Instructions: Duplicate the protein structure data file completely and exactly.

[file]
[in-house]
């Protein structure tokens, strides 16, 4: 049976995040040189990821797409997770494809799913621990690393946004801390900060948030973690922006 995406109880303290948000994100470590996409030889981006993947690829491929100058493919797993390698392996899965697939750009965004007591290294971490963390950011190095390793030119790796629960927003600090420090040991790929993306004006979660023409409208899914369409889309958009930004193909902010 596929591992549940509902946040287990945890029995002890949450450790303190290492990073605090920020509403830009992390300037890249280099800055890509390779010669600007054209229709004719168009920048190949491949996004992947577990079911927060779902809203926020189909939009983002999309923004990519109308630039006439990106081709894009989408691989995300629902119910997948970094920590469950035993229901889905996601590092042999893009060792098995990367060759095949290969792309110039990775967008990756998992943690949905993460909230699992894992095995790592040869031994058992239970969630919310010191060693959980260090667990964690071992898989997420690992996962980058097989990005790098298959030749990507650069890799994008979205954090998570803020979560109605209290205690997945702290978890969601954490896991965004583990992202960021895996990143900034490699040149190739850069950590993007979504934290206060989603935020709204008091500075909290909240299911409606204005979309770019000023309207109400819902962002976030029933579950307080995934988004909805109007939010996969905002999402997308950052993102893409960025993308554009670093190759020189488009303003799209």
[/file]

[in-house]
């Protein structure tokens, strides 16, 4: 049976995040040189990821797409997770494809799913621990690393946004801390900060948030973690922006 995406109880303290948000994100470590996409030889981006993947690829491929100058493919797993390698392996899965697939750009965004007591290294971490963390950011190095390793030119790796629960927003600090420090040991790929993306004006979660023409409208899914369409889309958009930004193909902010 596929591992549940509902946040287990945890029995002890949450450790303190290492990073605090920020509403830009992390300037890249280099800055890509390779010669600007054209229709004719168009920048190949491949996004992947577990079911927060779902809203926020189909939009983002999309923004990519109308630039006439990106081709894009989408691989995300629902119910997948970094920590469950035993229901889905996601590092042999893009060792098995990367060759095949290969792309110039990775967008990756998992943690949905993460909230699992894992095995790592040869031994058992239970969630919310010191060693959980260090667990964690071992898989997420690992996962980058097989990005790098298959030749990507650069890799994008979205954090998570803020979560109605209290205690997945702290978890969601954490896991965004583990992202960021895996990143900034490699040149190739850069950590993007979504934290206060989603935020709204008091500075909290909240299911409606204005979309770019000023309207109400819902962002976030029933579950307080995934988004909805109007939010996969905002999402997308950052993102893409960025993308554009670093190759020189488009303003799209």